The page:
To Horace Walpole, whose Castle of Otranto was published on Christmas Eve, 1764, must be assigned the honour of having introduced the Gothic romance and of having made it fashionable. Diffident as to the success of so "wild" a story in an age devoted to good sense and reason, he sent forth his mediaeval tale disguised as a translation from the Italian of "Onuphrio Muralto," by William Marshall. It was only after it had been received with enthusiasm that he confessed the authorship. As he explained frankly in a letter to his friend Mason: "It is not everybody that may in this country play the fool with impunity."1 That Walpole regarded his story merely as a fanciful, amusing trifle is clear from the letter he wrote to Miss Hannah More reproving her for putting so frantic a thing into the hands of a Bristol milkwoman who wrote poetry in her leisure hours.2The Castle of Otranto was but another manifestation of that admiration for the Gothic which had found expression fourteen years earlier in his miniature castle at Strawberry Hill, with its old armour and...
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SOURCE: "Horace Walpole as Dramatist," The South Atlantic Quarterly, XXVIII, No. 2, April, 1929, pp. 174-89.
[In this essay, Holzknecht reevaluates Walpole's importance to the historical development of drama by examining the romantic elements of The Castle of Otranto alongside the unacted drama The Mysterious Mother.]
The varied career of Horace Walpole is perhaps the greatest example English literature affords of what a man can do who is so fortunate as not to be obliged to have a definite aim in life. A dilettante primarily, he combined the rôles of politician, man of the world, literary amateur, art collector, spiteful gossip, archeologist, architect, and patron of art and letters. But dilettante virtuosity dominates everything the Earl of Orford attempted. Like Congreve, he affected even a contempt for authorship1 as being incompatible with the high social state of a gentleman, and sure that he had once possessed some talents, he himself seems to have been most aware of his own trifling. "My pursuits," he wrote in his letters,
have always been light and trifling and tended to nothing but my casual amusement; I will not say, without a little vain ambition of showing some parts; but never with industry sufficient to make me apply to anything solid. My studies, if they could be called so, and my productions, were alike desultory.2...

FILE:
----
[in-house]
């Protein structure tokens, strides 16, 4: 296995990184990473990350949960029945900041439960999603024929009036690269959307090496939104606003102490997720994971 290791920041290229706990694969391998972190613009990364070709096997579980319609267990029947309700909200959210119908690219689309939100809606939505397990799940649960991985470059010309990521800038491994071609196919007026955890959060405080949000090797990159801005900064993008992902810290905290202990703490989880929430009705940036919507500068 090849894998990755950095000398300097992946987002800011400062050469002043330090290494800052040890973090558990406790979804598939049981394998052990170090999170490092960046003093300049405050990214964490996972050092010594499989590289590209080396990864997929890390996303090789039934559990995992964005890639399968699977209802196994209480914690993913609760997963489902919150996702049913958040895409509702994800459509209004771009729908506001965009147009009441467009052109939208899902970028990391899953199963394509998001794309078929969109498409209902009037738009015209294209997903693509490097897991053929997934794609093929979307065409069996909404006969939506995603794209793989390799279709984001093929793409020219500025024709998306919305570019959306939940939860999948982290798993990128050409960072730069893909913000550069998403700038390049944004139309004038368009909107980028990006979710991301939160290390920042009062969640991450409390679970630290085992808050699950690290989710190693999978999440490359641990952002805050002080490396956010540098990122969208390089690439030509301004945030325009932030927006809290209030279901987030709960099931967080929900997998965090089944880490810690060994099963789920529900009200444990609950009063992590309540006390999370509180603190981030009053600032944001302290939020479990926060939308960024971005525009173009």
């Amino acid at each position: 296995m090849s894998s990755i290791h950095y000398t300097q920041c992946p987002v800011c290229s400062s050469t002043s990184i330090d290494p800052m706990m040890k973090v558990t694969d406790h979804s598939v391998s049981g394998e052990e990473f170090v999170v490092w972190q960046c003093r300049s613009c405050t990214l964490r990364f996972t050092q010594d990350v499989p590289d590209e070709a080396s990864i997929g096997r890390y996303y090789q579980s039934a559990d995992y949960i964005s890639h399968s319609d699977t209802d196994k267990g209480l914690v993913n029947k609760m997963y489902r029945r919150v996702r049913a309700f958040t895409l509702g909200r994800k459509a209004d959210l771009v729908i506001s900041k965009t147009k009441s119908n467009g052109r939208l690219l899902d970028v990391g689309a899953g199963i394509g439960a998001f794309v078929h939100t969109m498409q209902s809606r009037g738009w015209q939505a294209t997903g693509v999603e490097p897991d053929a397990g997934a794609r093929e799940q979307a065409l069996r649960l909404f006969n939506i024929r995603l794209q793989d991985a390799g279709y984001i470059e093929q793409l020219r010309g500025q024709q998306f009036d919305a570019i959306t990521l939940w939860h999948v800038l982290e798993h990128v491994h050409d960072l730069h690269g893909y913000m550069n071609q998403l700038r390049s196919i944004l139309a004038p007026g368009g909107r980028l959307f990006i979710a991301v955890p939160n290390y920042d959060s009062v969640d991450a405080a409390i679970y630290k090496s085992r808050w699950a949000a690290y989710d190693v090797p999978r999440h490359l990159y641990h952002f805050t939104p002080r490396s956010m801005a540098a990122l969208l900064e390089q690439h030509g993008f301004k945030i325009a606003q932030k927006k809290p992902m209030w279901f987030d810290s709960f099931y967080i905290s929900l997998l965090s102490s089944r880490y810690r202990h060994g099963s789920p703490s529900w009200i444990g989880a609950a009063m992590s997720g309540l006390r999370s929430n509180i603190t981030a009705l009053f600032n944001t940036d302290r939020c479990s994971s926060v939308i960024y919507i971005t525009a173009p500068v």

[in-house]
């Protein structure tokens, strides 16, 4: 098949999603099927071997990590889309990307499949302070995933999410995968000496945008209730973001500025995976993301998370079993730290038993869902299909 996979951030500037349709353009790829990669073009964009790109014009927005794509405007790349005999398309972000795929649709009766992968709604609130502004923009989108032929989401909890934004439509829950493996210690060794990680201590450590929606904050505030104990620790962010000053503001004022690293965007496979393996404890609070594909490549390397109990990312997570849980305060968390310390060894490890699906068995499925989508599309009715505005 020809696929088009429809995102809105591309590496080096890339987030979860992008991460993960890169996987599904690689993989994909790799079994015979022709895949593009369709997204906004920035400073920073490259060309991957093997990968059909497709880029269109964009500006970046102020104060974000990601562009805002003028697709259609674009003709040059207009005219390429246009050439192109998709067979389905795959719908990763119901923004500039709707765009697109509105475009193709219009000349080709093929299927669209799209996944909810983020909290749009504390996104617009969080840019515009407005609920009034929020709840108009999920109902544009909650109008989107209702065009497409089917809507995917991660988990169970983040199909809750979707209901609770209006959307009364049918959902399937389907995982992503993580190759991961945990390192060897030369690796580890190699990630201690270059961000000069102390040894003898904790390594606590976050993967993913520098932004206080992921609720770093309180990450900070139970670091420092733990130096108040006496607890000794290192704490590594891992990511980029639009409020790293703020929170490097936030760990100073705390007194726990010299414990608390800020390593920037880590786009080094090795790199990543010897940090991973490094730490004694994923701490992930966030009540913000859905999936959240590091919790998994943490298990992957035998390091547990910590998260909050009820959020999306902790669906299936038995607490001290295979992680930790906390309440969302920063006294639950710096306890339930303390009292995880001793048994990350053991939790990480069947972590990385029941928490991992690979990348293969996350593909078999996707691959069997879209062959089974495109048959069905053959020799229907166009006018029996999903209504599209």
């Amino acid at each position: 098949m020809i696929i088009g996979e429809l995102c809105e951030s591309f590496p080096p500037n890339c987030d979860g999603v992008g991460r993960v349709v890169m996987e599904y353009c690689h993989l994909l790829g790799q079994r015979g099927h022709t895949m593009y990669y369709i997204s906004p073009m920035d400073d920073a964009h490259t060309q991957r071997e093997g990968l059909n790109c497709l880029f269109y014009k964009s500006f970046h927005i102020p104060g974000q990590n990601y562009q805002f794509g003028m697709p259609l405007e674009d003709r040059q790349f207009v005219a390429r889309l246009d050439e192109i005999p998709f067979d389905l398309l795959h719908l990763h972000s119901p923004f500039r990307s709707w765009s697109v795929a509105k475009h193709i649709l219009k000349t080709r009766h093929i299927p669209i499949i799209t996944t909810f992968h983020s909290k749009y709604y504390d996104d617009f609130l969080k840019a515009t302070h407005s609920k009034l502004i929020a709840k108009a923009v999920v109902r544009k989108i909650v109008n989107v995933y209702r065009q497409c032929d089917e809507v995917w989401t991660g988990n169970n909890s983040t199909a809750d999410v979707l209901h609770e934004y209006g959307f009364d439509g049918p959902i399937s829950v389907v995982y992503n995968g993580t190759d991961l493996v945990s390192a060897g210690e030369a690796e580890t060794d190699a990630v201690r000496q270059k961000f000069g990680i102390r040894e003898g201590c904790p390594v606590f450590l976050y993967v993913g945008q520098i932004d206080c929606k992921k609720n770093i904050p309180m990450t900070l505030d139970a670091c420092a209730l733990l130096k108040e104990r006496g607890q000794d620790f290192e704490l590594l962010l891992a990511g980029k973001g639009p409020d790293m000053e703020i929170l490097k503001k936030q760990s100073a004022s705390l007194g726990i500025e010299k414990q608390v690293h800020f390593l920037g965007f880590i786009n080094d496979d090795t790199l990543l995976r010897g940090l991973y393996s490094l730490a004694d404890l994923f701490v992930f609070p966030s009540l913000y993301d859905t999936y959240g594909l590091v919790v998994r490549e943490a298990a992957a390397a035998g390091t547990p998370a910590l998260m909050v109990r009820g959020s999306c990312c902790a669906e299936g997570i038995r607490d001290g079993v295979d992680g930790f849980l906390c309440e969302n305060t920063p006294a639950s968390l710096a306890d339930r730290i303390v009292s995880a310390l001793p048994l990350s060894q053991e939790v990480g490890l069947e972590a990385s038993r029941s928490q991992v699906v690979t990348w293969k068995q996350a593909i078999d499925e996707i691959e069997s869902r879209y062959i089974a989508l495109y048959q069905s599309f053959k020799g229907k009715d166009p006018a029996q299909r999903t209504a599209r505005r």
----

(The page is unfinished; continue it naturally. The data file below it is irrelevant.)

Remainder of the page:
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SOURCE: "Horace Walpole and Shakespeare" Studies in Philology XXXI, No. 1, January, 1934, pp. 51-68.
[In the following essay, Stein examines Walpole's attitude toward Shakespeare—especially through his defense of Shakespeare against Voltaire. Stein concludes that, although Walpole regarded Shakespeare, highly he was not one of Walpole's literary influences.]
Within the last twenty-five years, there has been a marked growth of interest in Horace Walpole and the Gothic movement, of which he was both the originator and the outstanding representative.1 There have appeared a number of theories,2 pointing to possible sources of the "gooseflesh" tendency, most of them trying to show that the Elizabethan influence was quite potent in the formation and development of Gothicism,3 although some critics stray too far in their attempt to prove their theory.4 They are in agreement that the Elizabethan influence, if there was any, was transmitted mainly through Shakespeare, towards whom there was a "steady rise of idolatry … throughout the late eighteenth century."5 And yet, surprisingly little has been said about Walpole's critical attitude towards Shakespeare. This paper proposes to discuss the larger sphere of Walpole's relationship to Shakespeare, thus embracing the following three topies: (1) Walpole's attitude towards Shakespeare, (2) Walpole's...
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SOURCE: "Historical Gothic," in The Gothic Quest: A History of the Gothic Novel, Fortune Press, 1938.
[In this excerpt, Summers describes the importance of Walpole's extravagant residence, Strawberry Hill, to understanding The Castle of Otranto and briefly surveys the critical reaction to the novel.]